· Information gathering
· Analysis and investigation
· Modelling
· Feedback
· Implementation
Because there are five stages this does not mean that function modelling takes forever. If done properly it can be done very quickly, but following the five stages ensures that it is not only done quickly but done correctly too!
For an e-book detailing the stages of function modelling go to:
Mechanisms and Functions
Mechanisms are the means by which functions are carried out. One of the most common errors in Function Modelling is to mistake mechanisms for Business Functions. The second most common error is to compound the first by continuing to model the mechanisms as opposed to identifying and modelling the underlying Business Functions.
A prime example of this is the mechanism 'Produce Invoice', which is nearly always modelled instead of the two Business Functions it represents, namely 'Charge Customer for Product Supplied' and 'Request Payment from Customer'.
Another set of mechanisms that are often mistakenly modelled as Business Functions are those based on reports. The mechanism 'Print Month End Sales Report' is a good example as it invariably appears on function hierarchies but it is not a Business Function but will be used by the business to perform a function.
When faced with this situation you must ask the business "what do you use this report for?". You might get a reply such as "It tells me what value of product we sold in each sales area". This gives you the function, namely:
"Analyse Sales of Product by Sales Area"
Here are more examples of functions and mechanisms.
Mechanism: ring customer with appointment·
Function: Make Sales Appointment with Customer
Mechanism: write to customer to make appointment· Function: Make Sales Appointment with Customer
Mechanism: produce month end report·
Function: Analyse Sales by Value for Specified Period
Function: Analyse Sales by Product Type and Region for Specified Period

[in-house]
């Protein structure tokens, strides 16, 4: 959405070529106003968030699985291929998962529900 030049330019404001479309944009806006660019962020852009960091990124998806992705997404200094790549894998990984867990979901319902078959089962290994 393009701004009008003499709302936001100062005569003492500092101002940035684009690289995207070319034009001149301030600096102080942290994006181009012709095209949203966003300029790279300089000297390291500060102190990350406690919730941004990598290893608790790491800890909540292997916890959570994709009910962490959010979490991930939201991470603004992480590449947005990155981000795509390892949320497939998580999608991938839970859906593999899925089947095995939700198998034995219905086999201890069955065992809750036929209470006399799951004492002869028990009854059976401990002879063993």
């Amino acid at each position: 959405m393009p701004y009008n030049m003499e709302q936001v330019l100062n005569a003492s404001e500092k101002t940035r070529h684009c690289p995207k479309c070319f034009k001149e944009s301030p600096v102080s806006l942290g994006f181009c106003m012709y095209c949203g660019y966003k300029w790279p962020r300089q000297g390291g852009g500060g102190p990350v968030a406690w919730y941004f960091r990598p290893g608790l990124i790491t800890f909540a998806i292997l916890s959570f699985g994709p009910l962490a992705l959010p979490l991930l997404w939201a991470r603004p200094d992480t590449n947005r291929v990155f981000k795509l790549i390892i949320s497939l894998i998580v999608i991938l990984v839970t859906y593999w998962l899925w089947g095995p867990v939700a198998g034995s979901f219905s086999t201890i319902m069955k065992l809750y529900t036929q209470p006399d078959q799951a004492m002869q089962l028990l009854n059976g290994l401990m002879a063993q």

Mechanism: produce invoice·
Function: Charge Customer for Product Supplied
Function: Request Payment from Customer
Mechanism: send chasing letter to customer·
Function: Request Payment From Customer
Mechanism: pass order form to warehouse·
Function: Authorise Dispatch of Product
Function: Function Catalogue
The function catalogue is one of the most powerful models that a business can have - for many reasons.
It is in essence a catalogue of all of the essential activities (functions) of the business.
The most effective way to display the catalogue is in the form of a function hierarchy as shown on the right.
(Diagram visible in HTML format - See End of Article)

We can use the diagram to explain some basic terms for function hierarchies.
1 = Root Function
2 = Grouping Function
3 = Atomic (or Leaf) Function
Elementary Business Function
An elementary business function (EBF) is a function which, once begun, must be completed or, if not completed, must be undone.
EBF's are what a business does on a day-to-day basis and may or may not be Atomic functions on the hierarchy.
Business process models should only be drawn using EBF's.
For an e-book describing how to build the Function Catalogue and the reasons why it is so powerful go to:
oFunction modelling is the foundation of all business modelling.
oKnow your functions and you know your business.
oA business function (=function) is what the business ought to be doing.
oA function is not a department.
oA function is not a process.
oMechanisms are the means by which functions (the what) are carried out - they are the how.
o The Function Catalogue is the most powerful model a business can own
If you would prefer to receive and read this article in HTML format, complete with coloured diagrams, then please send an e-mail with "Request for Article 502 HTML" in the Subject line to:
John Owens, the author of this article and the creator of the Integrated Modelling Method (IMM™), can be contacted at:
For more detailed information on the Integrated Modelling Method(IMM™) and e-books on all of the models and techniques described in this article are available at:
John Owens
Principal Consultant
SMART Consultancy & Training Services Ltd
Tel: +44 (0)1707 655981
Mobile: +44 (0)7734 935 635